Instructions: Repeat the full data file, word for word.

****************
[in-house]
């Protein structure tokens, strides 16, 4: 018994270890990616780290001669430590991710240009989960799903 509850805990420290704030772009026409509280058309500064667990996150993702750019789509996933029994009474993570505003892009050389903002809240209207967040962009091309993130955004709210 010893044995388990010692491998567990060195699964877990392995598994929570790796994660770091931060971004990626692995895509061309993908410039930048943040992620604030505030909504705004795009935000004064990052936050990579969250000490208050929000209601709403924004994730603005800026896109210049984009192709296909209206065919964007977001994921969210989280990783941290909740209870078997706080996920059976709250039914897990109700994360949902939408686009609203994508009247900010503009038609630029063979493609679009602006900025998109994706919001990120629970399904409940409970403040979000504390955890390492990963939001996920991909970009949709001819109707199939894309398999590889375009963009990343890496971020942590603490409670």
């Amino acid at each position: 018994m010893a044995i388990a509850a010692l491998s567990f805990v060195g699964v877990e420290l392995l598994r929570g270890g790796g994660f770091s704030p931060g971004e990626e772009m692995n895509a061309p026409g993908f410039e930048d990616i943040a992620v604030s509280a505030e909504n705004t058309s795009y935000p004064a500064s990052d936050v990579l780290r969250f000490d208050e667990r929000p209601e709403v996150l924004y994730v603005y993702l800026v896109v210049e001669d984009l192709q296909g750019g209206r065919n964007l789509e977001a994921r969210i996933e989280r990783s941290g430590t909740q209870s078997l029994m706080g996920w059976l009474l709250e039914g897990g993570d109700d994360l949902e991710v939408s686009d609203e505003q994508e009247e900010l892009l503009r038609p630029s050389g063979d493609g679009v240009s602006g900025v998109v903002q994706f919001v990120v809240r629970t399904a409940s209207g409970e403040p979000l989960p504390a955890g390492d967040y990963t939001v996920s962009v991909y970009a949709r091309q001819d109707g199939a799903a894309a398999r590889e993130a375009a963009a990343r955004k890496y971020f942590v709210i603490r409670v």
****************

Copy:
[in-house]
């Protein structure tokens, strides 16, 4: 018994270890990616780290001669430590991710240009989960799903 509850805990420290704030772009026409509280058309500064667990996150993702750019789509996933029994009474993570505003892009050389903002809240209207967040962009091309993130955004709210 010893044995388990010692491998567990060195699964877990392995598994929570790796994660770091931060971004990626692995895509061309993908410039930048943040992620604030505030909504705004795009935000004064990052936050990579969250000490208050929000209601709403924004994730603005800026896109210049984009192709296909209206065919964007977001994921969210989280990783941290909740209870078997706080996920059976709250039914897990109700994360949902939408686009609203994508009247900010503009038609630029063979493609679009602006900025998109994706919001990120629970399904409940409970403040979000504390955890390492990963939001996920991909970009949709001819109707199939894309398999590889375009963009990343890496971020942590603490409670």
């Amino acid at each position: 018994m010893a044995i388990a509850a010692l491998s567990f805990v060195g699964v877990e420290l392995l598994r929570g270890g790796g994660f770091s704030p931060g971004e990626e772009m692995n895509a061309p026409g993908f410039e930048d990616i943040a992620v604030s509280a505030e909504n705004t058309s795009y935000p004064a500064s990052d936050v990579l780290r969250f000490d208050e667990r929000p209601e709403v996150l924004y994730v603005y993702l800026v896109v210049e001669d984009l192709q296909g750019g209206r065919n964007l789509e977001a994921r969210i996933e989280r990783s941290g430590t909740q209870s078997l029994m706080g996920w059976l009474l709250e039914g897990g993570d109700d994360l949902e991710v939408s686009d609203e505003q994508e009247e900010l892009l503009r038609p630029s050389g063979d493609g679009v240009s602006g900025v998109v903002q994706f919001v990120v809240r629970t399904a409940s209207g409970e403040p979000l989960p504390a955890g390492d967040y990963t939001v996920s962009v991909y970009a949709r091309q001819d109707g199939a799903a894309a398999r590889e993130a375009a963009a990343r955004k890496y971020f942590v709210i603490r409670v």